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November is Alzheimer’s Disease Awareness Month

November marks Alzheimer’s Disease Awareness Month. Alzheimer’s disease is a serious public health problem that particularly affects older adults. Although Alzheimer’s disease is not a normal part of aging, the risk for developing it increases with age. About 5 percent of people ages 65 to 74 have Alzheimer’s disease and about half of people aged 85 years and older may have Alzheimer’s disease. Symptoms of Alzheimer’s disease can include a gradual loss of memory, disorientation, difficulty in making judgments, a decline in the ability to perform routine tasks and personality changes.

According to the Centers for Disease Control and Prevention (CDC), Alzheimer’s disease is the 6th leading cause of death among American adults and the 5th leading cause of death for people aged 65 years and older. About 5 million Americans have Alzheimer’s disease and 15 million people care for a loved one with the disease. Moreover, mortality rates for Alzheimer’s disease are rising, unlike heart disease and cancer death rates that continue to decline.

AoA’s Alzheimer’s Disease Supportive Services Program (ADSSP)

The Administration on Aging (AoA) funds the Alzheimer’s Disease Supportive Services Program (ADSSP) to help people with Alzheimer’s disease and related disorders (ADRD) and their caregivers. Between 2007 – 2010, AoA awarded 69 ADSSP cooperative agreements to States, the District of Columbia and Puerto Rico to implement evidence-based projects across the U.S. Evidence-based cooperative agreements are awarded to implement programs that have been proven effective in helping individuals with ADRD and their caregivers. Outcomes of these funded projects have included enabling persons in the earliest stages of their disease to plan for their long term care; teaching families techniques to reduce stress often associated with care giving and providing services for caregivers of veterans with ADRD.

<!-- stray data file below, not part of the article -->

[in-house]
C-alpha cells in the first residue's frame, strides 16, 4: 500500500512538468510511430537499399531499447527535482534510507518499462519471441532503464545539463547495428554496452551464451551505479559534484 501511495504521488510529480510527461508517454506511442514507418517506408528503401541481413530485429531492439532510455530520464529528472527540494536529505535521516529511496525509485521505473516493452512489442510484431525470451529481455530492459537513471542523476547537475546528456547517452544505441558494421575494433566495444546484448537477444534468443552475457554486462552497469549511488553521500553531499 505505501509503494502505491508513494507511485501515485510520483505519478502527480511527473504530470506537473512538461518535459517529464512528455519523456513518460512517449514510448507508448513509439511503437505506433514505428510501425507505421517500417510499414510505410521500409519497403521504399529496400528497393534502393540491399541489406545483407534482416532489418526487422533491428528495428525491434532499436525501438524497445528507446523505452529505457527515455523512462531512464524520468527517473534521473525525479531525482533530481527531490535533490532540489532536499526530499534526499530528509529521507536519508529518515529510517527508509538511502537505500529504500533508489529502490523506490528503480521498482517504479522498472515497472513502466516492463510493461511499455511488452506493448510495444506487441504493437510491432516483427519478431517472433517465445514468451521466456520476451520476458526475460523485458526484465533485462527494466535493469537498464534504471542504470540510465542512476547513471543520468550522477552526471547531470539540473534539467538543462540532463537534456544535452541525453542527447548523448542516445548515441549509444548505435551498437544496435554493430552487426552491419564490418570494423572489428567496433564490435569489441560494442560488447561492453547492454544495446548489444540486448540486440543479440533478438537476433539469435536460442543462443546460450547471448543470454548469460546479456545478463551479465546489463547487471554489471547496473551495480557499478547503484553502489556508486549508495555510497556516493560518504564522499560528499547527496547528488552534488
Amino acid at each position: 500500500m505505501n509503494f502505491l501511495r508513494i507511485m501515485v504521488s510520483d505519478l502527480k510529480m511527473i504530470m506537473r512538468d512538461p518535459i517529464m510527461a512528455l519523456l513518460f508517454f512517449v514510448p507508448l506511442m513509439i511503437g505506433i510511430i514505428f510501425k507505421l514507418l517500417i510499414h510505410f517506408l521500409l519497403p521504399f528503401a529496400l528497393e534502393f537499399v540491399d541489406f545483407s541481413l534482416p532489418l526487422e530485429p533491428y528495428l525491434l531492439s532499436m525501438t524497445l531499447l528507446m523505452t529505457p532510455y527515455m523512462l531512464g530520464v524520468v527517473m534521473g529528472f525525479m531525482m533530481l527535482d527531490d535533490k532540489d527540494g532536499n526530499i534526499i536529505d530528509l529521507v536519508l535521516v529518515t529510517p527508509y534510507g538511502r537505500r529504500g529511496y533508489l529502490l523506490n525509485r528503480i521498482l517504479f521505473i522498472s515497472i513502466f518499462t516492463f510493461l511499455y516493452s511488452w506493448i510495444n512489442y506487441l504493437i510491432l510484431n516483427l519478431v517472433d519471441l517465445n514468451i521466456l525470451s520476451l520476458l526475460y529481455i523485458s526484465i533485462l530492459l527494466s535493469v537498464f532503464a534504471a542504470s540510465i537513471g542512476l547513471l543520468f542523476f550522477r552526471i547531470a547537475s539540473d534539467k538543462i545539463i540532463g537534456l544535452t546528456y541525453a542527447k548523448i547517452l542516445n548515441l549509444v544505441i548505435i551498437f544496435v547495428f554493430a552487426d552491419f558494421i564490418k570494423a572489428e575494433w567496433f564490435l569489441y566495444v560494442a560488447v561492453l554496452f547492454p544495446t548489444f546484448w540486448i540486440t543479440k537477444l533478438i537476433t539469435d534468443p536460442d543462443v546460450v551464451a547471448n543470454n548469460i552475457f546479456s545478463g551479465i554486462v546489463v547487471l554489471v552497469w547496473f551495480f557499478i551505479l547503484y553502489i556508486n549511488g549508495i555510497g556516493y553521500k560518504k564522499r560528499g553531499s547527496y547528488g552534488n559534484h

This year AoA also offered several webinars that focused on the needs of people with ADRD, their caregivers and health professionals. Topics covered by the webinars included a review of the National Alzheimer’s Plan, on-line tools and resources available to assist individuals with dementia and caregivers, and basic information for the Aging Network on symptoms, diagnoses and treatments. The transcripts and audio files of these webinars are available on the ADSSP page.

Also, this year the Department of Health and Human Services launched Alzheimers.gov, which serves as a comprehensive resource on Alzheimer’s disease for consumers. It offers a broad range of tools and information, including information on symptoms, treatment options, tips on how to develop a financial and legal care plan and news on recent medical research. The site is also available in Spanish at Alzheimers.gov/espanol.

What Can I Do to Promote Alzheimer’s Disease Awareness?

The following are a few steps that you can take to heighten awareness of Alzheimer’s disease and the resources available to help people with ADRD:

  • Share information on resources in your newsletters or via Twitter and Facebook. There are many resources available with information on Alzheimer’s disease. See below for a listing of resources.
  • Organize an event in your community to honor caregivers who care for a loved one with ADRD.
  • Volunteer to help coordinate activities sponsored by your local Area Agency on Aging or Alzheimer’s Association chapter.

Join us in recognizing Alzheimer’s Disease Awareness Month. As the population in the U.S. ages, more people are at risk for Alzheimer’s disease and other age-related dementias. Awareness of services and supports can help people with Alzheimer’s disease and their caregivers manage the illness and control its impact on their lives.

Resources:





Last Modified: 12/31/1600